In Remembrance of David Bonanno

December 20, 2017

David BonannoDavid Bonanno, longtime editor of The American Poetry Review, passed away on December 8, due to complications following a medical procedure, according to The Philadelphia Inquirer. He was sixty-eight years old.

Bonanno joined APR in 1973, just one year after the magazine’s founding by editor Steve Berg, and continued to serve as an editor until his death. His dedication to literature also found him serving on the literary advisory panel of the Pennsylvania Council on the Arts and as a board member of the Association of Writers & Writing Programs.

“Lefty [Bonanno] was a very brave man,” said AWP Executive Director David Fenza. “He served as treasurer of our board through some hair-raising financial challenges. He persevered with us because he believed AWP had a role in creating bigger audiences for poetry. AWP is indebted to him as a trustee and as an editor. He was a very generous man, who helped many poets and presses.”

Former Ploughshares editor and current director of Temple University’s MFA program Don Lee concurred: “He was one of the true unsung heroes of American poetry and publishing. Because he was so modest, his influence was never justly recognized. But that was part of his charm—his humility, his desire to stay in the background, giving the limelight to the poets he published. He’ll be sorely missed, but his contributions will last for generations.”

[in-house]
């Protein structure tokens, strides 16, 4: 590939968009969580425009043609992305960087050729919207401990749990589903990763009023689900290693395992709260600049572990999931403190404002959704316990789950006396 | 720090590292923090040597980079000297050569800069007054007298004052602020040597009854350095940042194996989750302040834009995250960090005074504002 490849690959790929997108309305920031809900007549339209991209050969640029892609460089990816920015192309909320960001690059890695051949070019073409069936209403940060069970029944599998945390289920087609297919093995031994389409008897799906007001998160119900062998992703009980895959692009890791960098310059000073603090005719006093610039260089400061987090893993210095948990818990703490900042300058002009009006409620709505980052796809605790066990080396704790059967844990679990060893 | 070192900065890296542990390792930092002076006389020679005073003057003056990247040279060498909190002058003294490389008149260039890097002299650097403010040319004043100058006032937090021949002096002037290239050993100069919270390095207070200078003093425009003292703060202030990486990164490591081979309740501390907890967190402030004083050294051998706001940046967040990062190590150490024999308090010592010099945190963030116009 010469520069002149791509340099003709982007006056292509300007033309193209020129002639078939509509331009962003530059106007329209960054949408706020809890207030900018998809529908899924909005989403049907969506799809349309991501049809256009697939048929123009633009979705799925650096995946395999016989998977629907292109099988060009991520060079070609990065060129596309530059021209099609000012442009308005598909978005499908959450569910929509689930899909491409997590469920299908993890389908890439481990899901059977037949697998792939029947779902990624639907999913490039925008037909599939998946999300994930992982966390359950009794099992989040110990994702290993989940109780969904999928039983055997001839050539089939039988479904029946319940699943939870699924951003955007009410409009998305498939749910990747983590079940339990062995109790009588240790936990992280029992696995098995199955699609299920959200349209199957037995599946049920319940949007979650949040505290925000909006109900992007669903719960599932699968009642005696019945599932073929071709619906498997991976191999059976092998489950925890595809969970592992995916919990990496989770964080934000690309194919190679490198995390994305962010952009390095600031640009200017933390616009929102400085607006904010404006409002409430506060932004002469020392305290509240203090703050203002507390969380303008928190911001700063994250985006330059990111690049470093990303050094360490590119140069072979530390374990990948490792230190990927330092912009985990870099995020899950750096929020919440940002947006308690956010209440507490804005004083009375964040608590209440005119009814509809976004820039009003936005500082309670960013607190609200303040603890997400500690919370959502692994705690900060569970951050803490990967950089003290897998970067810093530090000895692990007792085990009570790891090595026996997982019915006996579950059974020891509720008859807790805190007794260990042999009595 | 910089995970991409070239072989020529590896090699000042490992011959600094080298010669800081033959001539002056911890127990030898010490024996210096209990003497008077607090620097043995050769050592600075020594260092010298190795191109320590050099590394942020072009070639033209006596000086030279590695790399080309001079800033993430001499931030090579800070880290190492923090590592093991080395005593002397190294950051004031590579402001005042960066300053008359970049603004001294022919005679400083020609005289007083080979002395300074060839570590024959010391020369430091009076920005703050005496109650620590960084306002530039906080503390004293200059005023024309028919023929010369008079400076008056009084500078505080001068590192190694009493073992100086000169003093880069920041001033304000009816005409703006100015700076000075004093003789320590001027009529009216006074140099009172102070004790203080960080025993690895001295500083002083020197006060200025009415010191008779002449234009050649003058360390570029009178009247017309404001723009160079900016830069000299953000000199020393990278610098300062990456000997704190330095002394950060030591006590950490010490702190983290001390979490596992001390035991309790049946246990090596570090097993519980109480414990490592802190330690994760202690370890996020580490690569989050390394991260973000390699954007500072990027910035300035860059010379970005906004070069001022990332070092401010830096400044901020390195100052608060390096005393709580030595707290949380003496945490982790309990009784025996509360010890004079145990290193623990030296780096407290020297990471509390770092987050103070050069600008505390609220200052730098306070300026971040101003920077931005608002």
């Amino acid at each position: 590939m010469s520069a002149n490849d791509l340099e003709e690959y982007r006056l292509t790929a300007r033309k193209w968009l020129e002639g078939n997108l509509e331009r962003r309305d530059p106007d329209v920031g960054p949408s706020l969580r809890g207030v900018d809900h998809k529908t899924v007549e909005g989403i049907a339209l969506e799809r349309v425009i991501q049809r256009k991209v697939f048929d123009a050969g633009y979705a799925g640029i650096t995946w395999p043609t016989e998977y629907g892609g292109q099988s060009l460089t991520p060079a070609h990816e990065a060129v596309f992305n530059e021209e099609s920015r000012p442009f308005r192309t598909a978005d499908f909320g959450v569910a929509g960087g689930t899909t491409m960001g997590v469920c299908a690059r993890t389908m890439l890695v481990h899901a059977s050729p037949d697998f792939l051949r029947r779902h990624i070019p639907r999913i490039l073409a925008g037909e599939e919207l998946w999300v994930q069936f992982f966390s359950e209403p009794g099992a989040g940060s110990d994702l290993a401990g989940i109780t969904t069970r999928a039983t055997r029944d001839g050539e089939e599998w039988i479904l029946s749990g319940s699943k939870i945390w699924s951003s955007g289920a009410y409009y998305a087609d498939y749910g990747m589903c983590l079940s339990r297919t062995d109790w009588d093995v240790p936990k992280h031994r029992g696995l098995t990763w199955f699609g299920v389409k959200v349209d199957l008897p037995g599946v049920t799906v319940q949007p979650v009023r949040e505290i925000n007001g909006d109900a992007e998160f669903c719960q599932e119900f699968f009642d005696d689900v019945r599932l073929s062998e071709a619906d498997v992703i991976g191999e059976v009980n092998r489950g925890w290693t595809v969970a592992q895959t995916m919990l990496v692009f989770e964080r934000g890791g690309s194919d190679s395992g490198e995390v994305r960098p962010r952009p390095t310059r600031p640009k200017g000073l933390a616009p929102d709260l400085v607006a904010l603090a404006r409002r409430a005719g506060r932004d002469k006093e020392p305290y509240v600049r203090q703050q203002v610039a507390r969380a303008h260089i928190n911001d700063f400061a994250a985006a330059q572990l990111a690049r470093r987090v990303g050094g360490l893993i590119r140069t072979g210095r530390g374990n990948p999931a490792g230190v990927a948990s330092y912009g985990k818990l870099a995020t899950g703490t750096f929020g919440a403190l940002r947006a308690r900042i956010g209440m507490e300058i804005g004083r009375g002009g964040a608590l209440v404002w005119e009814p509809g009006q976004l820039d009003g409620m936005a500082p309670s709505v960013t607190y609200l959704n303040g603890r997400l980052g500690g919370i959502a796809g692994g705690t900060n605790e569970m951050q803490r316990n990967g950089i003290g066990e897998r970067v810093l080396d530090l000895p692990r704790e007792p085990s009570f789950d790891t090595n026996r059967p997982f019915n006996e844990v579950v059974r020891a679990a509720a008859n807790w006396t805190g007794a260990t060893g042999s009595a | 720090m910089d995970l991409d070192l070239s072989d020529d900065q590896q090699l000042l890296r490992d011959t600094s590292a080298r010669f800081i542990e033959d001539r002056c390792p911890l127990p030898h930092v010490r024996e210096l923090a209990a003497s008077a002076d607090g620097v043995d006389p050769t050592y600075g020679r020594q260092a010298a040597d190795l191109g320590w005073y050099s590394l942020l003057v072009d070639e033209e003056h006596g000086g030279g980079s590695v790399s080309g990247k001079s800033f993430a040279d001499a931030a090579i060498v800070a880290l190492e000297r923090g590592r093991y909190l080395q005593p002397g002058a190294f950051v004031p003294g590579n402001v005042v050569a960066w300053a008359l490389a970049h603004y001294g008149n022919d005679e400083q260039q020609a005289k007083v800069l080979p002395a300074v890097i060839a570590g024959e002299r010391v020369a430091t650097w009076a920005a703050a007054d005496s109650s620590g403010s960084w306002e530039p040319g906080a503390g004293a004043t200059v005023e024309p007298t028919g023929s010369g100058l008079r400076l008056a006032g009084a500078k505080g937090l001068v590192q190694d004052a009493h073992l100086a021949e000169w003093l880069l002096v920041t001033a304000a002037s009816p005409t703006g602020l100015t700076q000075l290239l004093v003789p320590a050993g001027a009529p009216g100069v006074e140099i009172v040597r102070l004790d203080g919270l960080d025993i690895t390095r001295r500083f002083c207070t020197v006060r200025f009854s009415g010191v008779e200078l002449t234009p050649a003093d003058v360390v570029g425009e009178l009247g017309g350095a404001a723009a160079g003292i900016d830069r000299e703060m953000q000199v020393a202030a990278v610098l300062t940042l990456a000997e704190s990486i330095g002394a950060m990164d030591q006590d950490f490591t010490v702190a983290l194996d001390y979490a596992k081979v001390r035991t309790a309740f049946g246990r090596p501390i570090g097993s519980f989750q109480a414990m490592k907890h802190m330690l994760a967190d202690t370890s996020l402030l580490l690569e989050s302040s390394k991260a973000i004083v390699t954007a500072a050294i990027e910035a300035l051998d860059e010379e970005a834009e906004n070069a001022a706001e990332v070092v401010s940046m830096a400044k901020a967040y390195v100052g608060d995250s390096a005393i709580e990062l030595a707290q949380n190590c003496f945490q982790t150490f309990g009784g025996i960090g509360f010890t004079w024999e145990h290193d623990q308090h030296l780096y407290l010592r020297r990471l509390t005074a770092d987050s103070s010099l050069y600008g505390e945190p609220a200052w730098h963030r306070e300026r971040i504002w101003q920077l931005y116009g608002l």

Bonanno helped make The American Poetry Review one of the premier venues for contemporary poetry. In 2001, he coedited The Body Electric, a volume of the best work from the magazine.

“David Bonanno was a mensch,” said Bonanno’s coeditor at American Poetry Review, Elizabeth Scanlon. “Everyone who knew him will remember the steady, true way he cared for his family, his Unitarian church community, and everyone he worked with. He was a funny, unassuming guy who really had integrity, and his dedication to The American Poetry Review was a sustaining force through many tough times. We will miss him so much. Having worked with him for twenty years now I can attest: it was a fast twenty years. He gave me a shot when I was a junior in college and walked into the APR offices uninvited and asked if I could help. I will always be grateful for that.”


Photo Credit: Suzanne Sheeder

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